home Features The Mystery of the Community Agreement Violation (CAV)

The Mystery of the Community Agreement Violation (CAV)

Michaela Thompson | mthompson20@dtechhs.org | May 31, 2019

The Community Agreement Violation Form, found on the announcements page.

It is evident that although many students are familiar with the term CAV, they don’t really know what the effects of getting one are. “I honestly don’t understand why they use CAVs and I don’t think it makes complete sense,” commented Julia Green, d.tech junior. “I think most people don’t really know what a CAV does.” This was again confirmed by junior Lily Chambers: “I always hear about people getting CAVs, but they never seem to actually prove to be a real punishment.” After asking around, it’s pretty clear this is the general consensus of the student body. So what is a CAV and what does it do?

“A CAV is a Community Agreement Violation,” confirmed math teacher David Groat. “At this school we are trying to take an alternate approach to many of the systems you would find at a regular school.” He went on to explain that the staff really wants to make some students understand the impact their behavior has on the learning environment before resorting to traditional punishments, such as detention or Saturday School. “We’re trying to have a good functioning society, so a lot of the CAV results are just Henry [Lonnemann] calls you in to talk about it,” revealed Groat. “Sometimes they will still result in the traditional detention or Saturday School, but we don’t go straight there.”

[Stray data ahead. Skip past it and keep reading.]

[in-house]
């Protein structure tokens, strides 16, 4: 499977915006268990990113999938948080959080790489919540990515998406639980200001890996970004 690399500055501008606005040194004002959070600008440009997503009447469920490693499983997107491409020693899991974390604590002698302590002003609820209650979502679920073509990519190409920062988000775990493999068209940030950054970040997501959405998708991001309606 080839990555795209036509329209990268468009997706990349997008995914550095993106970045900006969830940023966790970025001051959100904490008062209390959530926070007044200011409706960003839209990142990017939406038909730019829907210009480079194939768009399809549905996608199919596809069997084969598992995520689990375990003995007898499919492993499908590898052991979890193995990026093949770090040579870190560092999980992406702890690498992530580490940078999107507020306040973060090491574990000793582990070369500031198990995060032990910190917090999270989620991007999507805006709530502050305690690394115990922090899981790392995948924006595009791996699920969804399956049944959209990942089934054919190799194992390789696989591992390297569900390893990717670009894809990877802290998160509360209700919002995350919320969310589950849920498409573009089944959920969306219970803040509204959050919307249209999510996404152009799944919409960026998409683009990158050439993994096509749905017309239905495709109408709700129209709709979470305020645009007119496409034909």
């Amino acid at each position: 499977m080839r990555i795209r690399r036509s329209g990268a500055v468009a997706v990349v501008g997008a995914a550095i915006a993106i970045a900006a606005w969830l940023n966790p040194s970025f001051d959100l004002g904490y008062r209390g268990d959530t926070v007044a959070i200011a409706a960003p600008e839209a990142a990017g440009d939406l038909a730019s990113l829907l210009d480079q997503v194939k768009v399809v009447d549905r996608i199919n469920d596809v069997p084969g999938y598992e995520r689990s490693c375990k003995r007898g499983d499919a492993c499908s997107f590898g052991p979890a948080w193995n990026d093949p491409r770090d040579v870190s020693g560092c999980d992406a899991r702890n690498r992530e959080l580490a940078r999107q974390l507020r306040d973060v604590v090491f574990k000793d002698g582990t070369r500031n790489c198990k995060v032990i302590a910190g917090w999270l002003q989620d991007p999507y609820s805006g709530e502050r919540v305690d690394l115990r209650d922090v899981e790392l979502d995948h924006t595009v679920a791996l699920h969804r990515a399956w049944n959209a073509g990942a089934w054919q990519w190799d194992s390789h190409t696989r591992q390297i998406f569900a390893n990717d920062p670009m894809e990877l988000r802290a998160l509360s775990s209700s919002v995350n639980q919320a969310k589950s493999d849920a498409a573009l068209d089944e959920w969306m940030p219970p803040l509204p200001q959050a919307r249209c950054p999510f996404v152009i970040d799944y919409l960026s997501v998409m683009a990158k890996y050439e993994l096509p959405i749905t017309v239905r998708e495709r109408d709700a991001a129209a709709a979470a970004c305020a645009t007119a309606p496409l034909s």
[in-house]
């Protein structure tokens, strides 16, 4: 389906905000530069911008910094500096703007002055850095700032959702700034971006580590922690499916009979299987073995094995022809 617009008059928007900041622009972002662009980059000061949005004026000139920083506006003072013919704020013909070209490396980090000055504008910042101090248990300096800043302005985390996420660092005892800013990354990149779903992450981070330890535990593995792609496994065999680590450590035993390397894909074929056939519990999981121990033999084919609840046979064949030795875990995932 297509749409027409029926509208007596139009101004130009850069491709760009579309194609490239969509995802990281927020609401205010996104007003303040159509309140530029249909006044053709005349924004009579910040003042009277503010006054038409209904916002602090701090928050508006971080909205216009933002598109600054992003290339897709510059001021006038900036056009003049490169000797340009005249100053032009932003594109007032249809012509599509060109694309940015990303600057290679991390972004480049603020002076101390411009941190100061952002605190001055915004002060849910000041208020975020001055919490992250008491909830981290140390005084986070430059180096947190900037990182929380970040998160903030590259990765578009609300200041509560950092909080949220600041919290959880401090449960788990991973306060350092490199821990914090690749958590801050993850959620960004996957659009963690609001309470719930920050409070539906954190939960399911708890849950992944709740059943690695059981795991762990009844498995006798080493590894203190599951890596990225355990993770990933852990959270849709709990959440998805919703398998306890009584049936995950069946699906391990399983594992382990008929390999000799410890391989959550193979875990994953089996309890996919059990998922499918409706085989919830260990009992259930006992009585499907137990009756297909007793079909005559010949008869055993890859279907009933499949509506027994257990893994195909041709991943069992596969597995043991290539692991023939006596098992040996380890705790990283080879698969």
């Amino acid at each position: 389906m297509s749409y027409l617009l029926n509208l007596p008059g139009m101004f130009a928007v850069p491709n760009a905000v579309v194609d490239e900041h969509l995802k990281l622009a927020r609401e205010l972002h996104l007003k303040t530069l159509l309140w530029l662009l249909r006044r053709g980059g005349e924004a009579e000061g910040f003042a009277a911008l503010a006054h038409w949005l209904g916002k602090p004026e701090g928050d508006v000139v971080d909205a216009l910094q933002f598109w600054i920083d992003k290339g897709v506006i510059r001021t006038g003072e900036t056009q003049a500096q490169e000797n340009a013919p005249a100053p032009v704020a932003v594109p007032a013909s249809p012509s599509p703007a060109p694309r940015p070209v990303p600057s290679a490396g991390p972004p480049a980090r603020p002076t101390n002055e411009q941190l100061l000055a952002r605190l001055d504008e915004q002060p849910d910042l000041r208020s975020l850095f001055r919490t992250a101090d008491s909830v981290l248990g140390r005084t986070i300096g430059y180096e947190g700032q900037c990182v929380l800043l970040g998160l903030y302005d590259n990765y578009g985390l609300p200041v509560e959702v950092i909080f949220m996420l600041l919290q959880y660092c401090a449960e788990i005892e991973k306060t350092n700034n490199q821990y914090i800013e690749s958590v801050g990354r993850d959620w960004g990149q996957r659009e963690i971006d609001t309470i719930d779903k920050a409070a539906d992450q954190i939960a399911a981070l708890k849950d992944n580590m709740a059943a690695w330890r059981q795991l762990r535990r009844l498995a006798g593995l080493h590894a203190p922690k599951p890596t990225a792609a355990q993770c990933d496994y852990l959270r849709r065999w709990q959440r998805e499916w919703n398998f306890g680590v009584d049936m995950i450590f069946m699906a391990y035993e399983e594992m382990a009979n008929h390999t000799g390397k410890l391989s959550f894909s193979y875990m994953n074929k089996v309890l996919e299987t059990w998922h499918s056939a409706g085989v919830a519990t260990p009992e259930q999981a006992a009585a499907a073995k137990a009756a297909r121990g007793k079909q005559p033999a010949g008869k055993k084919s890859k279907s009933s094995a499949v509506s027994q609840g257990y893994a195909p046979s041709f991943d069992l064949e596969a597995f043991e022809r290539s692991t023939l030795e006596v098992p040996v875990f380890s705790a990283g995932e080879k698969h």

A controversy came up when talking with students. Apparently students can give teachers CAVs as well. But can we really give a teacher a CAV? “It is completely intentional that students can give teachers a CAV. It’s important that everyone is upholding our community values,” Henry Lonneman, Student Culture Coordinator, assured. He went on to explain that our system wouldn’t work if everyone in the community didn’t share the same values.

“As a matter of fact, Sean Sava gave me one,” math teacher Karen Atkinson recounted. “From what I understand he was complaining to Emmy [Joseph] about how unfair I was and she told him to write me a CAV.” Atkinson explained how she likes the idea that CAVs are a two way street but doesn’t feel students always use them in the best way.

Senior Daphnie Palmeter expressed a similar sentiment: “Last semester in Government, we were doing an activity to preface the segregation unit and I wasn’t having it. I just sat in my seat the whole time.” Palmeter went on to describe that Kleinman looked at her and told her he was going to give her a CAV. Palmeter replied, “No, I’m going to give YOU a CAV.” To that Kleinman responded, “You should give me a CAV. I’ve never gotten a CAV before.”

It seems that students sometimes take a jovial approach when it comes to giving teachers CAVs. Ultimately, the CAVs are used to help admin deal with school situations in a productive fashion, and are a platform for both students and teachers if they feel the values of the school are not being upheld.

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